Author Archives: Luke Sneyd
Takashi Miike’s been one of the biggest shock jockeys of Japanese cinema for eons. Ichi the Killer (2001) was a high-splatter mark for lovers of extreme gore, and Miike’s output has been an extraordinary arterial gusher. Blade of the Immortal is billed as Miike’s hundredth film, and while one could quibble (glancing over his Wikipedia bio, I count somewhere in the mid-nineties), the fact is the guy’s made an astonishing number of films. And he’s only fifty-seven!
Blade of the Immortal finds Miike plying his grisly gonzo in the service of a long-running samurai manga. Is the legendary director finally in danger of becoming a hack, or does his blood-slicked blade cut through one more time?
Mudbound is a fascinating, moving film from director Dee Rees. Set in the deep south during the forties, this adaptation of Hillary Jordan’s 2008 bestseller is deeply affecting but not without its own contradictions, a sprawling literary epic that feels somehow too contained.
Just seven. Seven features over twenty-four years. That’s the sum of Andrei Tarkovsky’s output. Each one is a starkly entrancing masterpiece, evidencing a unique metaphysical vision. They’re about as far from easy films as you can get. They’re rich, nuanced and spare, and hugely influential in an oblique way. Art house giants like Lars von Trier and Terrence Malick owe a tremendous debt to Tarkovsky, and the existential science fiction of films like Stalker and Solaris casts a long, looming shadow into the present day.
Francis Lee’s debut feature God’s Own Country finds its soul in the rugged English countryside, bleak and affecting. Getting raves on the indie circuit, it’s a stark romance about a young farmer discovering his sexuality. But is it Brokeback UK, or is there more to it?
Noah Baumbach knows families. Not feel-good crap or five-hankie manipulated drama. Baumbach families are a lot like the ones we share, with real awkwardness, back-handed affection and incidental trauma wound up together in the loving bonds of our flesh and blood. Despite its precious title, The Meyerowitz Stories (New and Selected) captures its titular extended clan with a disarmingly frank gaze. Debuting on Netflix today, it’s among Baumbach’s best films.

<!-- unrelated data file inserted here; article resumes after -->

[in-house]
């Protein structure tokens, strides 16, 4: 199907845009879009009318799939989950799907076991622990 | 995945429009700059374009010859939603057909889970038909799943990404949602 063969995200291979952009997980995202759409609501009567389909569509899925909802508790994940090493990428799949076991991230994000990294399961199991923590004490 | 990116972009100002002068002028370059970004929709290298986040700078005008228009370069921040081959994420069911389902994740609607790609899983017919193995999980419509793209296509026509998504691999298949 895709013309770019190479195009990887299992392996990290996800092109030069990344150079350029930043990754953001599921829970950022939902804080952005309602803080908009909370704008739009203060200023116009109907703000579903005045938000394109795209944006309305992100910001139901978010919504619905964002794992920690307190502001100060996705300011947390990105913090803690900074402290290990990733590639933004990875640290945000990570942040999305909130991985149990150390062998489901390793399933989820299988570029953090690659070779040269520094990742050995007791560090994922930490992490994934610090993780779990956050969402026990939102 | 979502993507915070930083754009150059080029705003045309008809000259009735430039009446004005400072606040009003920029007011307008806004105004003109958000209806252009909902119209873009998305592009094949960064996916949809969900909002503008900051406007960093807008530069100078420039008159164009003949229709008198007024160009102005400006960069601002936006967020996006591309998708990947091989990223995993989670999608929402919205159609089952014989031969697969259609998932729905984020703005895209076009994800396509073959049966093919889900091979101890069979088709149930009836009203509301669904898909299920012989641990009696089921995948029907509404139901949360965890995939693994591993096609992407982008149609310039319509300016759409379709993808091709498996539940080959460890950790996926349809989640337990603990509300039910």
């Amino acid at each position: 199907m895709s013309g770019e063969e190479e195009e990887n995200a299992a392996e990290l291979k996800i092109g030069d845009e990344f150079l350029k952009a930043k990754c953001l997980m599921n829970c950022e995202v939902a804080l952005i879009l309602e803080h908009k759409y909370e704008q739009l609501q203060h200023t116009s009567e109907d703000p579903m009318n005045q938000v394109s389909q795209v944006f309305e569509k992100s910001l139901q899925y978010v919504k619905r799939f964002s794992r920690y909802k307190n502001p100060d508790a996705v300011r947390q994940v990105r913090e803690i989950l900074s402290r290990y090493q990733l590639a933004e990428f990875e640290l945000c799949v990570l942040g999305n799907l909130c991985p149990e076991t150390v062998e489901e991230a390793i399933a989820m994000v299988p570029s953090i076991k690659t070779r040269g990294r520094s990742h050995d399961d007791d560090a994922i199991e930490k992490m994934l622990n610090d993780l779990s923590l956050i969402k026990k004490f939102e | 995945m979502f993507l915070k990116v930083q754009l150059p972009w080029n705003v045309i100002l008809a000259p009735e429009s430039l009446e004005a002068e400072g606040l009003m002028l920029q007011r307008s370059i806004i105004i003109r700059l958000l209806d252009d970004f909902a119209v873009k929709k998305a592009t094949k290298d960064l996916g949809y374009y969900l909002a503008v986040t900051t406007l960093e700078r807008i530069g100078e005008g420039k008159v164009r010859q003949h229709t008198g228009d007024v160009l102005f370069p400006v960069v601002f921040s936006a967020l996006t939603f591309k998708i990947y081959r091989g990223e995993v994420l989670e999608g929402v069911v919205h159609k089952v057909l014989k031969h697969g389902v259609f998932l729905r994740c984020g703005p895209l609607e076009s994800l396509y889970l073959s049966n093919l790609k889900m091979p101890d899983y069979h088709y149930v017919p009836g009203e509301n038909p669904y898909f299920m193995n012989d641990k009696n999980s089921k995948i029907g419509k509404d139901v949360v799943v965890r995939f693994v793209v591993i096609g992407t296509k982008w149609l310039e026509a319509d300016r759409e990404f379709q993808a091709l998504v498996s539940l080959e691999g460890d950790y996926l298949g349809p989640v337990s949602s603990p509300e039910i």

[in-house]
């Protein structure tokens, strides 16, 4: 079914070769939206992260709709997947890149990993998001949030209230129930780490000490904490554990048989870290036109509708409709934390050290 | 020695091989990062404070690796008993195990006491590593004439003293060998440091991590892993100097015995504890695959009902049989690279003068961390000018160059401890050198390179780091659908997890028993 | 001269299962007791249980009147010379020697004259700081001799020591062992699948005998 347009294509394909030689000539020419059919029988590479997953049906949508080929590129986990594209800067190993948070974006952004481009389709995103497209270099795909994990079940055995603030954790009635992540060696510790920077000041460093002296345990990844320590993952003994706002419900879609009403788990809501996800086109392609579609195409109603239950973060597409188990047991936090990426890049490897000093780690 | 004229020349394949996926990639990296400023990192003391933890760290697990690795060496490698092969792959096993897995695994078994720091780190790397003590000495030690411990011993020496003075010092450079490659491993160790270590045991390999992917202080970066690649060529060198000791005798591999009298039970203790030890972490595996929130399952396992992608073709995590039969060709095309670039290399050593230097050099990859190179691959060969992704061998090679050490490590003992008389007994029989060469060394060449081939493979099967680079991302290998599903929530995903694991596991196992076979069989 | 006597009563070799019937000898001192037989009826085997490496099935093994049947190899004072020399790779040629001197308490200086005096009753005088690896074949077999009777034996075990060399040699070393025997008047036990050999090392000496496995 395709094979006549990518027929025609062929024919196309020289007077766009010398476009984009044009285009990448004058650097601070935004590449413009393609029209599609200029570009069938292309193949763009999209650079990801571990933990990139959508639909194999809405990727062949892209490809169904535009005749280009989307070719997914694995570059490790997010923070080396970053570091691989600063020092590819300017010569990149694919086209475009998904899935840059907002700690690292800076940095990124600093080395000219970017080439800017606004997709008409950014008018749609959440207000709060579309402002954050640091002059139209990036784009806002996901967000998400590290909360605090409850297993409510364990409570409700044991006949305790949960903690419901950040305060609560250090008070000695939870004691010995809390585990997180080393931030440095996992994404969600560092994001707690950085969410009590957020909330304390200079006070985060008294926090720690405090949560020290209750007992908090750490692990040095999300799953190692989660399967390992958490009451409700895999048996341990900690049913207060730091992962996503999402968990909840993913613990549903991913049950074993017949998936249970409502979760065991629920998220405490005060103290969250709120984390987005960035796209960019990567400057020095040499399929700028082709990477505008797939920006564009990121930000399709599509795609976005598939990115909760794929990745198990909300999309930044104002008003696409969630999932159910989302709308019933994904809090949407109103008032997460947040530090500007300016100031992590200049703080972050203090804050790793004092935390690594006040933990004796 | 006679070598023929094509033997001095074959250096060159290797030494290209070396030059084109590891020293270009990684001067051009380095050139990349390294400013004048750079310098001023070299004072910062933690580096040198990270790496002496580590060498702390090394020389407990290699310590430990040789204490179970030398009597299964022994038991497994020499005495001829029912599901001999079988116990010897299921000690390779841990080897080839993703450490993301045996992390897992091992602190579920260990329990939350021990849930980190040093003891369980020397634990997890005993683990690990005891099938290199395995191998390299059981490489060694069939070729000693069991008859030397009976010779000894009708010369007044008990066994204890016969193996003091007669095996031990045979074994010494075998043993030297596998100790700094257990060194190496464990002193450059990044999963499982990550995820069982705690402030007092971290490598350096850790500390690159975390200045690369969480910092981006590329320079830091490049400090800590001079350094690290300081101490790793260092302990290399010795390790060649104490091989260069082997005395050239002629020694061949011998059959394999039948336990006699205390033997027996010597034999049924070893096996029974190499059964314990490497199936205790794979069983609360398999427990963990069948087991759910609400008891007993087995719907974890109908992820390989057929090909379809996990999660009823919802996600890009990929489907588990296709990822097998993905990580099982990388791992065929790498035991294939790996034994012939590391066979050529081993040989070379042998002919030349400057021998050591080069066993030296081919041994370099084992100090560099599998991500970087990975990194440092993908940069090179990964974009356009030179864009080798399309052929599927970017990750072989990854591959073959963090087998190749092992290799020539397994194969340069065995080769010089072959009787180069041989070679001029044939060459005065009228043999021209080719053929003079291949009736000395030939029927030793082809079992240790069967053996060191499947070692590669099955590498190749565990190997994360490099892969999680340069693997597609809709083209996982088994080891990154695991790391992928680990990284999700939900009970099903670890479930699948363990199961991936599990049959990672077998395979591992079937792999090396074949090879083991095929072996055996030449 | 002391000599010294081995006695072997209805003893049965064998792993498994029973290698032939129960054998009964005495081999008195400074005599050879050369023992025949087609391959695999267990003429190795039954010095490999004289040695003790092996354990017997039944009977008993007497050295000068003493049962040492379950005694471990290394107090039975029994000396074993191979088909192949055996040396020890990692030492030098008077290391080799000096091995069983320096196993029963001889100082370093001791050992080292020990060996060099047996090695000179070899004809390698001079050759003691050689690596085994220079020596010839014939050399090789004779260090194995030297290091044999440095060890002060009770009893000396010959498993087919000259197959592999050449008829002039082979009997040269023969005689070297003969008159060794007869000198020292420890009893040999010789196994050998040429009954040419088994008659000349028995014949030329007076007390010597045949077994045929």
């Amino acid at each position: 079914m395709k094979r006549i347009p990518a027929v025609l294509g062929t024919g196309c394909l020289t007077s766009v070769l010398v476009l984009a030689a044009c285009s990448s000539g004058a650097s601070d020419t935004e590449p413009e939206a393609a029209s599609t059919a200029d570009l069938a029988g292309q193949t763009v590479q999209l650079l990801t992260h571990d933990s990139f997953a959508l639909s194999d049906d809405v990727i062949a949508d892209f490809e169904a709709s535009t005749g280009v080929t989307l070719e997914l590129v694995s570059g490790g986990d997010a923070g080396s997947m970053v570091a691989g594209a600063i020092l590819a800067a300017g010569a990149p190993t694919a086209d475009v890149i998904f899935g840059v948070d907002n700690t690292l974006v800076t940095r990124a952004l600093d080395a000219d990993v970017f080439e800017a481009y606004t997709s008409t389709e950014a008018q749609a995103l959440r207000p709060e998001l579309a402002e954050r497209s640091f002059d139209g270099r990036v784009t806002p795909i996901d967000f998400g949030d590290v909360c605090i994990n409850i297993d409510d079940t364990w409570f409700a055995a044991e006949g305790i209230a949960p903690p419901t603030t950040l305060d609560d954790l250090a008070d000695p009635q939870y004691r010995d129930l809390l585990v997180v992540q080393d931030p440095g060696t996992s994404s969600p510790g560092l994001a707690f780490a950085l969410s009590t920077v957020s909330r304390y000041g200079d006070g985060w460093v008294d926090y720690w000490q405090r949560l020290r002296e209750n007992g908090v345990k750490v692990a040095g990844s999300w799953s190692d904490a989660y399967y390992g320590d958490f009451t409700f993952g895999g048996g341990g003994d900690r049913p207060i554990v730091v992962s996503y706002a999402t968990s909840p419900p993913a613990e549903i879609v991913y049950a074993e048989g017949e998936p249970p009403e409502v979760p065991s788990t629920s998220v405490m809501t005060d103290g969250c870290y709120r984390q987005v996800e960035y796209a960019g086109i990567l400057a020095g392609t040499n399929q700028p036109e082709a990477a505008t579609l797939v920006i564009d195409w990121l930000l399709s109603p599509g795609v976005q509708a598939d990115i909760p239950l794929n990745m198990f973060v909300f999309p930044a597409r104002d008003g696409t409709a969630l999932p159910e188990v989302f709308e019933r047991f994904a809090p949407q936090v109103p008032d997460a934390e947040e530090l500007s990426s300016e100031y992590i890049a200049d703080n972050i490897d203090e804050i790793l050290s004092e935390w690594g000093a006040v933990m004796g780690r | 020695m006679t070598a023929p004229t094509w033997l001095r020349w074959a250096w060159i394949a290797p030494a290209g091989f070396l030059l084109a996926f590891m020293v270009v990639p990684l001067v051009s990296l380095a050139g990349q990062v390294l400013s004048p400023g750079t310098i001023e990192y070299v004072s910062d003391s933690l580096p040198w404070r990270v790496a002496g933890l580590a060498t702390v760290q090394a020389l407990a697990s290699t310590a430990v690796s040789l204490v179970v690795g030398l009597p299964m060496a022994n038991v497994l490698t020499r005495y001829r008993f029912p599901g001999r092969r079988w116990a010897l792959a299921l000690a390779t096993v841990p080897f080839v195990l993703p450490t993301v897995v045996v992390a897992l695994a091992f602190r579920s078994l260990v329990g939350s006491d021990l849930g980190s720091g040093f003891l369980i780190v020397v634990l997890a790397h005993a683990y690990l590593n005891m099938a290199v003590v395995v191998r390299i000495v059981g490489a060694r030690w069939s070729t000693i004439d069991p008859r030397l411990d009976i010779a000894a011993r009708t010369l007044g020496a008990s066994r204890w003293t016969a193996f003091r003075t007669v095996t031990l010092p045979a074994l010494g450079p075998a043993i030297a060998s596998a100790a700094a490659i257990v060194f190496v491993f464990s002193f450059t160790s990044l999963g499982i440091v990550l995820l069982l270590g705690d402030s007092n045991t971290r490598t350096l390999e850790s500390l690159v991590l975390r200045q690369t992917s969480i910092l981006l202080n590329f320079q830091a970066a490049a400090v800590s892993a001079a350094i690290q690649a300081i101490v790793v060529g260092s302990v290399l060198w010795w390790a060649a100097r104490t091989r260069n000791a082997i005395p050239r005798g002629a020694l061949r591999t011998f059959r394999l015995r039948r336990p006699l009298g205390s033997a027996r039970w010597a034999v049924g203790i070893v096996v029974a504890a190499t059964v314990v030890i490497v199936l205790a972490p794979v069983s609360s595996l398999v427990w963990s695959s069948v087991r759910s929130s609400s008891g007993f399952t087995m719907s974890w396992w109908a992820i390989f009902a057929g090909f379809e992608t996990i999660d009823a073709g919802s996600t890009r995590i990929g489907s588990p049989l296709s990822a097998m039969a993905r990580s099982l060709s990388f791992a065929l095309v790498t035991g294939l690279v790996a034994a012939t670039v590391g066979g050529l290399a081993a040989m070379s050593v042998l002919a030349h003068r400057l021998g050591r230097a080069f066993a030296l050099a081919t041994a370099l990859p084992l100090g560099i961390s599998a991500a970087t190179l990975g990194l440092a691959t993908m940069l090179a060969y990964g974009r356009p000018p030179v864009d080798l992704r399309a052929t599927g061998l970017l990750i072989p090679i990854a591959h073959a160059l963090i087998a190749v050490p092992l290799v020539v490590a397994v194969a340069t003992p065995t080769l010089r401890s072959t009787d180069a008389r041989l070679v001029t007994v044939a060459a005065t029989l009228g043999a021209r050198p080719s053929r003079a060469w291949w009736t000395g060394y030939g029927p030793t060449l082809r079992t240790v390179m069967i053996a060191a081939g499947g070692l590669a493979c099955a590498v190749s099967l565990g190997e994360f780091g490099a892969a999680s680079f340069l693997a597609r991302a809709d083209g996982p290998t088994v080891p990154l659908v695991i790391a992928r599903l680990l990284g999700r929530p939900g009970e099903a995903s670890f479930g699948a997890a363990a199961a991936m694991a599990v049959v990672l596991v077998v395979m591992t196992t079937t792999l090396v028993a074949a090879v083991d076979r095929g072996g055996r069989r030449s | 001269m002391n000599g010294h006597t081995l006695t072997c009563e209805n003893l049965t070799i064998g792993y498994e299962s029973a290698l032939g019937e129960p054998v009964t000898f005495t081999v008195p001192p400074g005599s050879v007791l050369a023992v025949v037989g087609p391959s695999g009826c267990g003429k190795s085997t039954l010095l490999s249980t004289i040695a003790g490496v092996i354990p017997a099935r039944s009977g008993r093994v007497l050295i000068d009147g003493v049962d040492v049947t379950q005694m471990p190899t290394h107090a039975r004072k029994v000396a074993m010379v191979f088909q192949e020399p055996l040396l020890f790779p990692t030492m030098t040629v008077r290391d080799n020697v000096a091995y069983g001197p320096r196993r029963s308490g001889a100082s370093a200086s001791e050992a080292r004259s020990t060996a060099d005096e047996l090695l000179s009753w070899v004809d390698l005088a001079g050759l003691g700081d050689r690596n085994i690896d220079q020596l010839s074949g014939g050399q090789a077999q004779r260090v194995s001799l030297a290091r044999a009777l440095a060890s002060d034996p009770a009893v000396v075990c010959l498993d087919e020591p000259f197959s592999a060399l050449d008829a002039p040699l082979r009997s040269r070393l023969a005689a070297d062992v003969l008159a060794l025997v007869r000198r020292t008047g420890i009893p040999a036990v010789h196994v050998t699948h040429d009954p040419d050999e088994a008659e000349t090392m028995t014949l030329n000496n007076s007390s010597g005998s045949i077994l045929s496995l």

Next week, Blade Runner 2049 releases to immense hype, sans the original’s helmer Ridley Scott. That this is a good thing is almost undeniable, after Scott’s belaboured Alien sequels Prometheus and Alien: Covenant. Instead, fans will get a new replicant iteration, courtesy of French Canadian director Denis Villeneuve. That’s unequivocally awesome, cuz Villeneuve has been doing great work for awhile.
Showcasing Villeneuve’s talents is an easy win for TIFF, and they’re showing four key films from his modest filmography this week, starting tonight, Thursday, September 28th, with the inscrutable Maelström.
It’s incredible to think the real life Battle of the Sexes tennis match happened at all. Putting world number one woman tennis player Billie Jean King up against fifty-five-year-old former champ Bobby Riggs was a patently insane contest. But feminism was breaking new ground, sexism was rampant, and this circus sideshow became a cultural juggernaut. Their man vs. woman match is still the most watched tennis event ever, to this day. Does the movie Battle of the Sexes live up to its namesake, the wacko pinnacle of seventies gender wars? Or is it just a lot of racket?
Looks like somebody’s been watching John Wick. And taking notes. The trailer for Netflix’s The Punisher dropped yesterday, and it looks perfectly brutal. (The full mouthful is Netflix Original Series Marvel’s The Punisher—can’t wait till we start adding extra corporate sponsors to titles, too.) Trailer after the jump!
Beast wasn’t in my original TIFF plans. Extremely limited press screenings forced me to blow up my schedule twice, but I saw the main things I wanted. Beast was a pick-up, from promising new filmmaker Michael Pearce. In the film, a woman is forced to defend her lover when he falls under suspicion for a series of brutal murders. While the film’s twists yank it a tad too far from the realm of believability, it’s a tense thriller and a quality debut.
Martin McDonagh’s likes his comedies like his coffee: black. Actually, I have no idea how McDonagh takes his coffee, if he takes it at all. But boy does he have a way with finding the humour in very dark situations. His first two features were uneven, but both In Bruges and Seven Psychopaths unearthed surprising depths among their myriad quirks. With his latest, Three Billboards Outside Ebbing, Missouri, McDonagh has created a richer film, bubbling with tension, stark satire and even a hint of that elusive trait redemption.